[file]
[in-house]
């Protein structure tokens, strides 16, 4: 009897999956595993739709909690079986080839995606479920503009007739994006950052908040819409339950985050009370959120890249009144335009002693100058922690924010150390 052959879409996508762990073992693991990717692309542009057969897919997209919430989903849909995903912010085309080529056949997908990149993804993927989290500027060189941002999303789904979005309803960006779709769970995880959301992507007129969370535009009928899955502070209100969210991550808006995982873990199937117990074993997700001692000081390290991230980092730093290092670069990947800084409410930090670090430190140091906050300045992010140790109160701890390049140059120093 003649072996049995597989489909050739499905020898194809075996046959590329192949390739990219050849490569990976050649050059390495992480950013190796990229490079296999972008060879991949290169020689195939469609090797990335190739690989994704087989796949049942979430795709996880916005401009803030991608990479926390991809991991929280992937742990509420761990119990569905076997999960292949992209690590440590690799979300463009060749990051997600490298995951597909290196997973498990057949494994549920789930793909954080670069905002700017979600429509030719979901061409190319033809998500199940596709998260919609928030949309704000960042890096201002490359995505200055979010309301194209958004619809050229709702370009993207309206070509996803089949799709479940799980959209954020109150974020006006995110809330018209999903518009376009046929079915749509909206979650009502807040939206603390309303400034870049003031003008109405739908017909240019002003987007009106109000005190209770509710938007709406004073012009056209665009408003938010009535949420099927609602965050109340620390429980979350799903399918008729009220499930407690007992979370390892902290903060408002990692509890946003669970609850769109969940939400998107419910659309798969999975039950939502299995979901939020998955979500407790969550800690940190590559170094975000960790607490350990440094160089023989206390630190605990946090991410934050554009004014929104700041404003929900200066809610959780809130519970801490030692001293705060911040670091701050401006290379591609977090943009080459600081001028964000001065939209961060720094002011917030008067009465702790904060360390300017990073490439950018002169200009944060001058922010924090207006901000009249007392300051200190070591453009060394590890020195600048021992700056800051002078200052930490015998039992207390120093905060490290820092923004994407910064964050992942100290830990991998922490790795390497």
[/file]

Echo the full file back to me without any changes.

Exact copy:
[in-house]
């Protein structure tokens, strides 16, 4: 009897999956595993739709909690079986080839995606479920503009007739994006950052908040819409339950985050009370959120890249009144335009002693100058922690924010150390 052959879409996508762990073992693991990717692309542009057969897919997209919430989903849909995903912010085309080529056949997908990149993804993927989290500027060189941002999303789904979005309803960006779709769970995880959301992507007129969370535009009928899955502070209100969210991550808006995982873990199937117990074993997700001692000081390290991230980092730093290092670069990947800084409410930090670090430190140091906050300045992010140790109160701890390049140059120093 003649072996049995597989489909050739499905020898194809075996046959590329192949390739990219050849490569990976050649050059390495992480950013190796990229490079296999972008060879991949290169020689195939469609090797990335190739690989994704087989796949049942979430795709996880916005401009803030991608990479926390991809991991929280992937742990509420761990119990569905076997999960292949992209690590440590690799979300463009060749990051997600490298995951597909290196997973498990057949494994549920789930793909954080670069905002700017979600429509030719979901061409190319033809998500199940596709998260919609928030949309704000960042890096201002490359995505200055979010309301194209958004619809050229709702370009993207309206070509996803089949799709479940799980959209954020109150974020006006995110809330018209999903518009376009046929079915749509909206979650009502807040939206603390309303400034870049003031003008109405739908017909240019002003987007009106109000005190209770509710938007709406004073012009056209665009408003938010009535949420099927609602965050109340620390429980979350799903399918008729009220499930407690007992979370390892902290903060408002990692509890946003669970609850769109969940939400998107419910659309798969999975039950939502299995979901939020998955979500407790969550800690940190590559170094975000960790607490350990440094160089023989206390630190605990946090991410934050554009004014929104700041404003929900200066809610959780809130519970801490030692001293705060911040670091701050401006290379591609977090943009080459600081001028964000001065939209961060720094002011917030008067009465702790904060360390300017990073490439950018002169200009944060001058922010924090207006901000009249007392300051200190070591453009060394590890020195600048021992700056800051002078200052930490015998039992207390120093905060490290820092923004994407910064964050992942100290830990991998922490790795390497």